Felix Bloch

Felix Bloch ( born October 23, 1905 in Zurich, † September 10, 1983 ) was a Swiss- American physicist of Jewish origin. He received the 1952 Nobel Prize in Physics.

Life and work

Between 1924 and 1927, Bloch studied at the ETH Zurich mathematics and physics. He then continued his studies in Leipzig with Werner Heisenberg. The topic of his thesis was the Schrödinger equation. The doctoral thesis dealt with the behavior of electrons in crystal lattices and was the starting point for his life's work: the quantum mechanical treatment of solid state physics to its foundations he contributed many as the band model of electrons in solids and the Bloch function.

1929 Bloch was an assistant with Wolfgang Pauli at the ETH Zurich. After several intermediate positions, he became in 1931 assistant to Werner Heisenberg in Leipzig. After the seizure of power by the Nazis, he fled back to Switzerland and in 1934 at Stanford University, where he remained until 1971. He took over as first the chair of theoretical physics. In 1939 he became an American citizen.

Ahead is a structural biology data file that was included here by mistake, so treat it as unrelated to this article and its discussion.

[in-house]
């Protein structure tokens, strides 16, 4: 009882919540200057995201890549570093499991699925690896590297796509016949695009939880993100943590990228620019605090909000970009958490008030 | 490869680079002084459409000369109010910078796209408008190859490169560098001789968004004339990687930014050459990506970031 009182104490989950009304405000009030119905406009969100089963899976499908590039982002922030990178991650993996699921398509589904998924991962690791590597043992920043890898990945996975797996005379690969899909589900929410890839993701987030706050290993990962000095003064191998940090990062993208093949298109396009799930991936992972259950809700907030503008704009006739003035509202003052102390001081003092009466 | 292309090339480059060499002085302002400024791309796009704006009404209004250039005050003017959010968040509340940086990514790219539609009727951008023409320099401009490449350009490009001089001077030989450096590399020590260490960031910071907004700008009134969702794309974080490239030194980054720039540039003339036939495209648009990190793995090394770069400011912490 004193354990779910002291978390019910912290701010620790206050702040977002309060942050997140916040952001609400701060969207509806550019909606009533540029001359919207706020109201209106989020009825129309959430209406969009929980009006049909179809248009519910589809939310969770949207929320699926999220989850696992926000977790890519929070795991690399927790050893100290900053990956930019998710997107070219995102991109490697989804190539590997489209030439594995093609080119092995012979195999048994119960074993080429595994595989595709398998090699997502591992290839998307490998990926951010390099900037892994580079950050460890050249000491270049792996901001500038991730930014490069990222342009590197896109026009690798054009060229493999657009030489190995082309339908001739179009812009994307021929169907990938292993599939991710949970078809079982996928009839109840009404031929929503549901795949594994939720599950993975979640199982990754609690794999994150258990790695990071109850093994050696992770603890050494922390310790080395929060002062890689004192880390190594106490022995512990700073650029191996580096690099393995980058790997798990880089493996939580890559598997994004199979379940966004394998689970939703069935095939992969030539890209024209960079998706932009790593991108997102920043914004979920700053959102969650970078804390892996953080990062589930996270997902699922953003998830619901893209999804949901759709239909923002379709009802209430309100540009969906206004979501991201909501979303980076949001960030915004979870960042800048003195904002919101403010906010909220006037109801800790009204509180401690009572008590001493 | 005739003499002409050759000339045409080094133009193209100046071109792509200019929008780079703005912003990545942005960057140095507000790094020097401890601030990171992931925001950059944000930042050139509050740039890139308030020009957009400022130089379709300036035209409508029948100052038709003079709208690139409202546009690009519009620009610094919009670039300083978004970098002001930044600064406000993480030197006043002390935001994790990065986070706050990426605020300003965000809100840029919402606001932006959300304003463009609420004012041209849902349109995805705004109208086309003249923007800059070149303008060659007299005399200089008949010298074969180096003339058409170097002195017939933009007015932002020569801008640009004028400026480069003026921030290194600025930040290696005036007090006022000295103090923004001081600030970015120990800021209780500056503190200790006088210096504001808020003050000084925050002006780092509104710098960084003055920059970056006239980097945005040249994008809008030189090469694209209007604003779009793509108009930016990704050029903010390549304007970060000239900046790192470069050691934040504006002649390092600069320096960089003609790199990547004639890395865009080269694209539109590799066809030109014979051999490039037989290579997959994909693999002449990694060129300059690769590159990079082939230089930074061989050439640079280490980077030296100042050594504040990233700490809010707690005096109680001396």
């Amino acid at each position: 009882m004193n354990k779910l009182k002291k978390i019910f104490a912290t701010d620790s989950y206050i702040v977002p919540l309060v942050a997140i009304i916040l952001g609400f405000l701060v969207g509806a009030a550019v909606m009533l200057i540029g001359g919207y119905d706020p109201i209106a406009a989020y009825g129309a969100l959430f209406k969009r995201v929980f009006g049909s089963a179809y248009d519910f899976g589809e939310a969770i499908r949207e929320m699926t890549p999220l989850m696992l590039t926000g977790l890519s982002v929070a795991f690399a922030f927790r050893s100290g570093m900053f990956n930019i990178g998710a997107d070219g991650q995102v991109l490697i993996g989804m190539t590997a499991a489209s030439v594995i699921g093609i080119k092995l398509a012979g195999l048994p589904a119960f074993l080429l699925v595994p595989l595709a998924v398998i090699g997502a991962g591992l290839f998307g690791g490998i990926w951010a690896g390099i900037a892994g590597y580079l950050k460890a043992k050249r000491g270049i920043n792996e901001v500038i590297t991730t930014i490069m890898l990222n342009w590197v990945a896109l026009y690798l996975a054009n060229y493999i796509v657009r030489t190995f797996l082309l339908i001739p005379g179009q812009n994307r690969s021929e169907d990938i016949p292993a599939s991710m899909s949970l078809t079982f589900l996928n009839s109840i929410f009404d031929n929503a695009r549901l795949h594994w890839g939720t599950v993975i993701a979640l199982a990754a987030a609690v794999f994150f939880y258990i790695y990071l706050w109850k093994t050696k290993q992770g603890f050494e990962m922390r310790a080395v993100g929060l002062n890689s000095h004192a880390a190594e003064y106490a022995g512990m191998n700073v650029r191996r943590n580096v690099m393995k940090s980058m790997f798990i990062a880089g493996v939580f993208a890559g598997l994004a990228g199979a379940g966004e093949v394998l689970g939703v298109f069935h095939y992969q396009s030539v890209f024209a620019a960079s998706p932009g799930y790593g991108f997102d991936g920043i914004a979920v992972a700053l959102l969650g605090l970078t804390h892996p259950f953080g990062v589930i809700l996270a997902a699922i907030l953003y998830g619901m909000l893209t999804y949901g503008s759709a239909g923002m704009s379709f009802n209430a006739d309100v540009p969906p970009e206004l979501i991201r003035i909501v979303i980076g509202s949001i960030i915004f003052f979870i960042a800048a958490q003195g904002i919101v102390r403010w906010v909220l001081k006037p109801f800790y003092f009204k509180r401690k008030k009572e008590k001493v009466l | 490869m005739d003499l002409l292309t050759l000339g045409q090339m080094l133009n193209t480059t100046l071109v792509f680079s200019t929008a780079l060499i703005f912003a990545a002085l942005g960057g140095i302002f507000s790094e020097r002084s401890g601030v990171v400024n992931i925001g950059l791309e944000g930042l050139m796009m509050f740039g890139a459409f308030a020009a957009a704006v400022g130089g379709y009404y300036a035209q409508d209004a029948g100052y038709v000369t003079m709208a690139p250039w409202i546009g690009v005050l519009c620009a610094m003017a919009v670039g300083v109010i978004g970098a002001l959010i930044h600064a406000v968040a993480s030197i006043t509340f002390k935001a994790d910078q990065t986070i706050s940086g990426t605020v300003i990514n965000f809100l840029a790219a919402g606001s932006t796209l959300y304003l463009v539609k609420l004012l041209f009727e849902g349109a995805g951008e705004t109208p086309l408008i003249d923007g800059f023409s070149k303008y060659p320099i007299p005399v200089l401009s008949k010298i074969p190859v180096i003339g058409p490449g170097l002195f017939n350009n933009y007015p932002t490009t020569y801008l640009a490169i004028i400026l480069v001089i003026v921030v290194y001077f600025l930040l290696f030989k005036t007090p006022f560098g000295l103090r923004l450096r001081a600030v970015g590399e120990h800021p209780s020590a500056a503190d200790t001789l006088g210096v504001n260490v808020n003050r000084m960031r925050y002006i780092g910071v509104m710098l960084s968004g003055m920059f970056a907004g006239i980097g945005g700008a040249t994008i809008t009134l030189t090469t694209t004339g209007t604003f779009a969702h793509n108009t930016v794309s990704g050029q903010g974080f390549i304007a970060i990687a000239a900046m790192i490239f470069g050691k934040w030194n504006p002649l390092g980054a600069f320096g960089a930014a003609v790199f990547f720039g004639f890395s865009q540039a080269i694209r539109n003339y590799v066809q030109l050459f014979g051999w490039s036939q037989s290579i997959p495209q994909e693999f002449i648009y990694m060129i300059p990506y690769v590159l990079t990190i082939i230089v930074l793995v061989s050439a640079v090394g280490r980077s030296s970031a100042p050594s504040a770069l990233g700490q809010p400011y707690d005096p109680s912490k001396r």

During the Second World War, Bloch worked in the Manhattan Project at the implosion bomb at Los Alamos, but left the project before its completion, reportedly due to differences with Oppenheimer. Then it reach important work for ferromagnetism, and the measurement of the magnetic moments of nuclei. In 1946 he discovered independently by Edward Mills Purcell and together with William Webster Hansen, and Martin Packard nuclear magnetic resonance (english Nuclear Magnetic Resonance, NMR), which is used to represent the composition and structure of solids and liquids and chemical compounds. In 1952 Bloch together with Edward Mills Purcell for this discovery the Nobel Prize for physics.

Bloch was 1954-1955 Director General of CERN in Geneva.

The following physical properties bear his name:

  • Bethe -Bloch formula
  • Bloch function
  • Bloch equations
  • Bloch sphere
  • Bloch vector
  • Bloch- wall
  • Bloch electron

From Bloch and Nordsieck Arnold comes also the solution of the infrared problem in quantum electrodynamics.